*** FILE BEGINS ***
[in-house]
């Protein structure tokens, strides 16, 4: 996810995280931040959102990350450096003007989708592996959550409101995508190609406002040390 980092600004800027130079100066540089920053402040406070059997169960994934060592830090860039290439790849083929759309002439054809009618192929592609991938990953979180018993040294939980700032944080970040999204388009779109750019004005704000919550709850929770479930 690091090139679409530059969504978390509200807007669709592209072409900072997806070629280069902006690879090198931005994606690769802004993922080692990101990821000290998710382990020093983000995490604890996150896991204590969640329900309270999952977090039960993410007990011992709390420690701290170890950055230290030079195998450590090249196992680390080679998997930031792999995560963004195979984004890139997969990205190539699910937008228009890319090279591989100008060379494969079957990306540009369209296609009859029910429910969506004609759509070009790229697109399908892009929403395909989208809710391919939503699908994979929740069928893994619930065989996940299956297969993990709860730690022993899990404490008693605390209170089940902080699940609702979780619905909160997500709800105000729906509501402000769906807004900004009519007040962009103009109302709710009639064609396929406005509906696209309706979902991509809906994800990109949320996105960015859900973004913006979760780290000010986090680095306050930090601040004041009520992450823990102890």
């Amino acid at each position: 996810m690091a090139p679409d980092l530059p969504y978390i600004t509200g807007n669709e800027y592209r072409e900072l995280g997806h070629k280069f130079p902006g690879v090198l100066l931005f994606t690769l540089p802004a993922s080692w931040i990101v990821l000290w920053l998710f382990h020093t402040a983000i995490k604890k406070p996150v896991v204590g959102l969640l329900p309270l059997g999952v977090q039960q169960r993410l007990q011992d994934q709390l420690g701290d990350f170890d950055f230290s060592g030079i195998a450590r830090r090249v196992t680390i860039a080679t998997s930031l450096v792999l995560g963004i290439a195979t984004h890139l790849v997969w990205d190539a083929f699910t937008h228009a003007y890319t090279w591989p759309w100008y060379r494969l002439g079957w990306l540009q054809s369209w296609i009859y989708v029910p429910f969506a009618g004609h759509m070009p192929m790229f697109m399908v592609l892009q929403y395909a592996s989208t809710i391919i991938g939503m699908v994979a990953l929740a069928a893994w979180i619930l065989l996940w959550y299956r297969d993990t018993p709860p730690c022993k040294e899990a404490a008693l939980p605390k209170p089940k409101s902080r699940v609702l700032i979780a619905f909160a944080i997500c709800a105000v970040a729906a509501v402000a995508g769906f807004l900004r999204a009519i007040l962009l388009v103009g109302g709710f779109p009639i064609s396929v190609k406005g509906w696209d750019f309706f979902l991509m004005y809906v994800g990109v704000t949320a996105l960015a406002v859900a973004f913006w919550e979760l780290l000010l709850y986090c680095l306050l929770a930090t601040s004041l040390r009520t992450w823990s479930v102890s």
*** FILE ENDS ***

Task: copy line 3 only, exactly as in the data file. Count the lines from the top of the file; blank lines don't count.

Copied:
């Amino acid at each position: 996810m690091a090139p679409d980092l530059p969504y978390i600004t509200g807007n669709e800027y592209r072409e900072l995280g997806h070629k280069f130079p902006g690879v090198l100066l931005f994606t690769l540089p802004a993922s080692w931040i990101v990821l000290w920053l998710f382990h020093t402040a983000i995490k604890k406070p996150v896991v204590g959102l969640l329900p309270l059997g999952v977090q039960q169960r993410l007990q011992d994934q709390l420690g701290d990350f170890d950055f230290s060592g030079i195998a450590r830090r090249v196992t680390i860039a080679t998997s930031l450096v792999l995560g963004i290439a195979t984004h890139l790849v997969w990205d190539a083929f699910t937008h228009a003007y890319t090279w591989p759309w100008y060379r494969l002439g079957w990306l540009q054809s369209w296609i009859y989708v029910p429910f969506a009618g004609h759509m070009p192929m790229f697109m399908v592609l892009q929403y395909a592996s989208t809710i391919i991938g939503m699908v994979a990953l929740a069928a893994w979180i619930l065989l996940w959550y299956r297969d993990t018993p709860p730690c022993k040294e899990a404490a008693l939980p605390k209170p089940k409101s902080r699940v609702l700032i979780a619905f909160a944080i997500c709800a105000v970040a729906a509501v402000a995508g769906f807004l900004r999204a009519i007040l962009l388009v103009g109302g709710f779109p009639i064609s396929v190609k406005g509906w696209d750019f309706f979902l991509m004005y809906v994800g990109v704000t949320a996105l960015a406002v859900a973004f913006w919550e979760l780290l000010l709850y986090c680095l306050l929770a930090t601040s004041l040390r009520t992450w823990s479930v102890s």